Wines of South Africa is responsible for generic marketing in the international market and its CEO, Siobhan Thompson, is better positioned to answer this question.

In my opinion, South African wineries should refrain from dumping wine at giveaway prices.

This causes immense damage to the reputation of the wine industry at large. A shift from bulk wine exports to branded, packaged products is also a key goal of Wise.

Does the South African wine industry have any recent success stories?
I believe the country’s wine industry should be commended for the notable increase in multi-stakeholder platforms, where the wine industry, labour and government are all represented in constructive engagement.

The Laborie Forum, Wine Industry Value Chain Round Table, Wine Industry Ethical Trade Association (Wieta) and Cape Wine Auction are all outstanding examples.

Wine tourism holds large potential for both growth and job creation. More than 290 000 people are employed in the wine industry value chain, and wine tourism accounts for many of these jobs. Opportunities for growth here are very encouraging.

The new focus on authenticity and experience tourism bodes well for South Africa and the Western Cape in particular.

The South African wine industry is a global leader in terms of traceability, sustainable production and homegrown ethical and environmental certifications. These positive stories should be told with pride and enthusiasm!

On the technical side, there has been significant progress in providing virus-free plant material. The world is also taking note of South Africa’s top premium wines, which are increasingly proving to be top-notch.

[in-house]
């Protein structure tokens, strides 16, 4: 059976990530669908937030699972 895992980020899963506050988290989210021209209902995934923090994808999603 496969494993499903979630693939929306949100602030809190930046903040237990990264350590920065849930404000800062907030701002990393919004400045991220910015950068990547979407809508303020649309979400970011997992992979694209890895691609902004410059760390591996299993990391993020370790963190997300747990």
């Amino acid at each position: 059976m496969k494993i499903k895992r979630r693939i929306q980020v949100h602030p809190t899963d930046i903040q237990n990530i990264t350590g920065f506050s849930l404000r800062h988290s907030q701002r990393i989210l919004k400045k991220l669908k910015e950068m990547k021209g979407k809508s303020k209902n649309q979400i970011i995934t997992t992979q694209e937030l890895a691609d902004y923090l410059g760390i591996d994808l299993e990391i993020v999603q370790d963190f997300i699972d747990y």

Where is the greatest potential for market growth?
South Africa has the lowest per capita wine consumption of all the major wine-producing regions. The wine industry has historically focused on the export market, while there is significant potential for growth right here in our backyard.

South Africa is largely a beer-drinking nation and the challenge is to responsibly take market share away from beer.

The burgeoning wine tourism trade also offers a massive opportunity to ensure that tourists leave as ambassadors for South African wine.

This has a ripple effect in the local market; the emotional connection cannot be substituted.

What do the next 10 years hold for South Africa’s wine industry?
The industry will probably be smaller in terms of total hectares planted to vines, but more profitable and more sustainable. Strategic alliances and mergers are likely to play a very important role in the next decade, which should result in a less fragmented supply base.

In terms of transformation, there are currently 52 black economic empowerment
projects, which represent more than 2 500ha. There are also 47 wine brands under black ownership.

Sustainable transformation is pertinent, and initiatives such as the Treasure Chest, which showcases a selection of top black-owned products at events across South Africa, are an important means of facilitating opportunities for new businesses.

Improved profitability for the wine grape producer would, however, ultimately also benefit transformation.

If producers do not get an adequate return on investment, vineyard expansion and the many associated transformation and land reform opportunities will also be hampered.

Email Anton Smuts at [email protected].